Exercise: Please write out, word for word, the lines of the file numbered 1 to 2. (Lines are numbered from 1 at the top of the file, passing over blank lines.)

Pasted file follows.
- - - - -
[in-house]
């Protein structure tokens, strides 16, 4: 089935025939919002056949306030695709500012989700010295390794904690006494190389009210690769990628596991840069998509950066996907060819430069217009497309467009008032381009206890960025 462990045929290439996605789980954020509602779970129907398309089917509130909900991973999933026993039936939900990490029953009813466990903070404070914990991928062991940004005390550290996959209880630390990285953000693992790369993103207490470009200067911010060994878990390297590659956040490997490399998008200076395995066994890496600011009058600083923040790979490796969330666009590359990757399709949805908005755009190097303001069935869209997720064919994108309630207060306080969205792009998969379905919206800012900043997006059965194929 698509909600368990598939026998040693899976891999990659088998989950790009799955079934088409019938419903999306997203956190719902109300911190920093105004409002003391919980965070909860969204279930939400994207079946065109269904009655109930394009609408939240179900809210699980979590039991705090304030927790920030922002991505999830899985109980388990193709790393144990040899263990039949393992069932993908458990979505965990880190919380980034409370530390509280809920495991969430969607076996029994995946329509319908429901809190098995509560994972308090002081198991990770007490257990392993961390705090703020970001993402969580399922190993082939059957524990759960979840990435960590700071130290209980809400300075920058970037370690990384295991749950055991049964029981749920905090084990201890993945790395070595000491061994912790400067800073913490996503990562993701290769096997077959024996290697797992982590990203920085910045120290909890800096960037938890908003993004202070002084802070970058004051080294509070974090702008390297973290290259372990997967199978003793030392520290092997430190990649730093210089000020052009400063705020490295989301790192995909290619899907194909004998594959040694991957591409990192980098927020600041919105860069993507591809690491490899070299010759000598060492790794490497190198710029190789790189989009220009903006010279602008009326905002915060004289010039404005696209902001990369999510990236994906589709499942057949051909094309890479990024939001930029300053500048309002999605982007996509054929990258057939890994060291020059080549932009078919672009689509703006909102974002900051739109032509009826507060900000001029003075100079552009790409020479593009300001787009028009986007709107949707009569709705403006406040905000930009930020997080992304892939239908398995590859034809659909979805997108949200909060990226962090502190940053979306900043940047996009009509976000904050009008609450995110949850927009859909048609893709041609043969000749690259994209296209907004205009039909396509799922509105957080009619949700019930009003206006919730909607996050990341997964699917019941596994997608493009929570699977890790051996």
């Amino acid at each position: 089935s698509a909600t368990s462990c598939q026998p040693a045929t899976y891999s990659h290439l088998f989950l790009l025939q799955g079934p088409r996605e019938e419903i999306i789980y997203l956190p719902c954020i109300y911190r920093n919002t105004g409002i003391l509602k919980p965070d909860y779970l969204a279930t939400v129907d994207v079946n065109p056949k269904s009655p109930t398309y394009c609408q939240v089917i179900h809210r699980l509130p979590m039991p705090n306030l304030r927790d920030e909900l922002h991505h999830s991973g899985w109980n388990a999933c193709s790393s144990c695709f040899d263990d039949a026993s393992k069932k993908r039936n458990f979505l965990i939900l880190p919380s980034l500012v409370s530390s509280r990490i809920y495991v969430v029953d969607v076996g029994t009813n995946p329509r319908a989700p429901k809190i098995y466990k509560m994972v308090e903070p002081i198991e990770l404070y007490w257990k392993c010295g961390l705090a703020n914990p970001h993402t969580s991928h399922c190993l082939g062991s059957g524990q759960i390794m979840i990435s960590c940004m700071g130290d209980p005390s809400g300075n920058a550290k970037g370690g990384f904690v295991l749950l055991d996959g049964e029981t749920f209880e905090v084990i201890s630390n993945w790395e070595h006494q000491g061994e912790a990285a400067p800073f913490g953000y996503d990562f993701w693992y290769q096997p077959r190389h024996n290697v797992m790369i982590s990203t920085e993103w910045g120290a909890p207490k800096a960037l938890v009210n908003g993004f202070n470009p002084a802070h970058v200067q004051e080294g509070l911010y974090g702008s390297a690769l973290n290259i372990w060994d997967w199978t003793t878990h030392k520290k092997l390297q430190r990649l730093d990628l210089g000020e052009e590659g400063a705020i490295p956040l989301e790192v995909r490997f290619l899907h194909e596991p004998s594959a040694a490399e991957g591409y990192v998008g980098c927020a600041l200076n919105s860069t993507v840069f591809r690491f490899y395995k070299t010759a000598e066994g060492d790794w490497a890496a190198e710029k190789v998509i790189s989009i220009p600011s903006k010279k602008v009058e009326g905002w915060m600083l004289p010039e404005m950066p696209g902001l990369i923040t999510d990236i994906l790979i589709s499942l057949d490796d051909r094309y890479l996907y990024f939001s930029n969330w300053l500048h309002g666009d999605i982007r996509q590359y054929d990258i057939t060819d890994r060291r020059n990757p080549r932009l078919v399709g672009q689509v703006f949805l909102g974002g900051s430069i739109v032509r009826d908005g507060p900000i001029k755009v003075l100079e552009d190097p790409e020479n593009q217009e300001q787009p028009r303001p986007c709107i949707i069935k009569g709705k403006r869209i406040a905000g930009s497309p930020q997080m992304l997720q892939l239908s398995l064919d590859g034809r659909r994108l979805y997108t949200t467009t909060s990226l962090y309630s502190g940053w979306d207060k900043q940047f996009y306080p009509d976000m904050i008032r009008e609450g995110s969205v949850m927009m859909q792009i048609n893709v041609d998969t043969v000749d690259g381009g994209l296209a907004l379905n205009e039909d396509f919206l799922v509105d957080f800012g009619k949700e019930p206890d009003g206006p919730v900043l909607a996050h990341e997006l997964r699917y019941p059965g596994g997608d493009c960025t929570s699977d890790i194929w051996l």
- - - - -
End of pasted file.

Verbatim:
[in-house]
């Protein structure tokens, strides 16, 4: 089935025939919002056949306030695709500012989700010295390794904690006494190389009210690769990628596991840069998509950066996907060819430069217009497309467009008032381009206890960025 462990045929290439996605789980954020509602779970129907398309089917509130909900991973999933026993039936939900990490029953009813466990903070404070914990991928062991940004005390550290996959209880630390990285953000693992790369993103207490470009200067911010060994878990390297590659956040490997490399998008200076395995066994890496600011009058600083923040790979490796969330666009590359990757399709949805908005755009190097303001069935869209997720064919994108309630207060306080969205792009998969379905919206800012900043997006059965194929 698509909600368990598939026998040693899976891999990659088998989950790009799955079934088409019938419903999306997203956190719902109300911190920093105004409002003391919980965070909860969204279930939400994207079946065109269904009655109930394009609408939240179900809210699980979590039991705090304030927790920030922002991505999830899985109980388990193709790393144990040899263990039949393992069932993908458990979505965990880190919380980034409370530390509280809920495991969430969607076996029994995946329509319908429901809190098995509560994972308090002081198991990770007490257990392993961390705090703020970001993402969580399922190993082939059957524990759960979840990435960590700071130290209980809400300075920058970037370690990384295991749950055991049964029981749920905090084990201890993945790395070595000491061994912790400067800073913490996503990562993701290769096997077959024996290697797992982590990203920085910045120290909890800096960037938890908003993004202070002084802070970058004051080294509070974090702008390297973290290259372990997967199978003793030392520290092997430190990649730093210089000020052009400063705020490295989301790192995909290619899907194909004998594959040694991957591409990192980098927020600041919105860069993507591809690491490899070299010759000598060492790794490497190198710029190789790189989009220009903006010279602008009326905002915060004289010039404005696209902001990369999510990236994906589709499942057949051909094309890479990024939001930029300053500048309002999605982007996509054929990258057939890994060291020059080549932009078919672009689509703006909102974002900051739109032509009826507060900000001029003075100079552009790409020479593009300001787009028009986007709107949707009569709705403006406040905000930009930020997080992304892939239908398995590859034809659909979805997108949200909060990226962090502190940053979306900043940047996009009509976000904050009008609450995110949850927009859909048609893709041609043969000749690259994209296209907004205009039909396509799922509105957080009619949700019930009003206006919730909607996050990341997964699917019941596994997608493009929570699977890790051996």